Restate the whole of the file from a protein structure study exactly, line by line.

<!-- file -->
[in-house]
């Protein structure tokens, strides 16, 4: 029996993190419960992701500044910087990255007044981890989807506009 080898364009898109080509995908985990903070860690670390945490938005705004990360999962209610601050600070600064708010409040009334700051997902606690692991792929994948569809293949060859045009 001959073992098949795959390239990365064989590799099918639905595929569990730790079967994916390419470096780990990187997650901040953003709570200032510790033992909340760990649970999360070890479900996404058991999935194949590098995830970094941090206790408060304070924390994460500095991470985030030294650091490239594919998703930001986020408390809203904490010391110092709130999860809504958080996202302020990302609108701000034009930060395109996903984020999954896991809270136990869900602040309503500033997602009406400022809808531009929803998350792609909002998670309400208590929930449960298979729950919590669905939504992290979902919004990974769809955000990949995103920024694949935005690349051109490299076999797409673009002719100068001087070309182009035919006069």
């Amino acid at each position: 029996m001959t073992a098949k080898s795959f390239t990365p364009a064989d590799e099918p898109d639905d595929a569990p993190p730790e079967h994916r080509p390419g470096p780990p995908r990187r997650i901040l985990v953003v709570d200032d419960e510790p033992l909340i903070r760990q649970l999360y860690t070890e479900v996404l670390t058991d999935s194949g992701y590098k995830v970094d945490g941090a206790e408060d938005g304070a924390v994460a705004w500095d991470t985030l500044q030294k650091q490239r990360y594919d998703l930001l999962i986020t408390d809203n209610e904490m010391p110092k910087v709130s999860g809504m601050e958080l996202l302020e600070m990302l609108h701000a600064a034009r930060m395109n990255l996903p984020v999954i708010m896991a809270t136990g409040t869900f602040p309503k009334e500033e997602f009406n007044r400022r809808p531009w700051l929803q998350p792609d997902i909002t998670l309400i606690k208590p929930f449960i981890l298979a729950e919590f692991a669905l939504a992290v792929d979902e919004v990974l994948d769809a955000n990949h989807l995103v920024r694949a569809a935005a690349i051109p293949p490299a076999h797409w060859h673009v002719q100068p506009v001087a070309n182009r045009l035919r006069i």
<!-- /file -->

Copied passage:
[in-house]
């Protein structure tokens, strides 16, 4: 029996993190419960992701500044910087990255007044981890989807506009 080898364009898109080509995908985990903070860690670390945490938005705004990360999962209610601050600070600064708010409040009334700051997902606690692991792929994948569809293949060859045009 001959073992098949795959390239990365064989590799099918639905595929569990730790079967994916390419470096780990990187997650901040953003709570200032510790033992909340760990649970999360070890479900996404058991999935194949590098995830970094941090206790408060304070924390994460500095991470985030030294650091490239594919998703930001986020408390809203904490010391110092709130999860809504958080996202302020990302609108701000034009930060395109996903984020999954896991809270136990869900602040309503500033997602009406400022809808531009929803998350792609909002998670309400208590929930449960298979729950919590669905939504992290979902919004990974769809955000990949995103920024694949935005690349051109490299076999797409673009002719100068001087070309182009035919006069």
């Amino acid at each position: 029996m001959t073992a098949k080898s795959f390239t990365p364009a064989d590799e099918p898109d639905d595929a569990p993190p730790e079967h994916r080509p390419g470096p780990p995908r990187r997650i901040l985990v953003v709570d200032d419960e510790p033992l909340i903070r760990q649970l999360y860690t070890e479900v996404l670390t058991d999935s194949g992701y590098k995830v970094d945490g941090a206790e408060d938005g304070a924390v994460a705004w500095d991470t985030l500044q030294k650091q490239r990360y594919d998703l930001l999962i986020t408390d809203n209610e904490m010391p110092k910087v709130s999860g809504m601050e958080l996202l302020e600070m990302l609108h701000a600064a034009r930060m395109n990255l996903p984020v999954i708010m896991a809270t136990g409040t869900f602040p309503k009334e500033e997602f009406n007044r400022r809808p531009w700051l929803q998350p792609d997902i909002t998670l309400i606690k208590p929930f449960i981890l298979a729950e919590f692991a669905l939504a992290v792929d979902e919004v990974l994948d769809a955000n990949h989807l995103v920024r694949a569809a935005a690349i051109p293949p490299a076999h797409w060859h673009v002719q100068p506009v001087a070309n182009r045009l035919r006069i």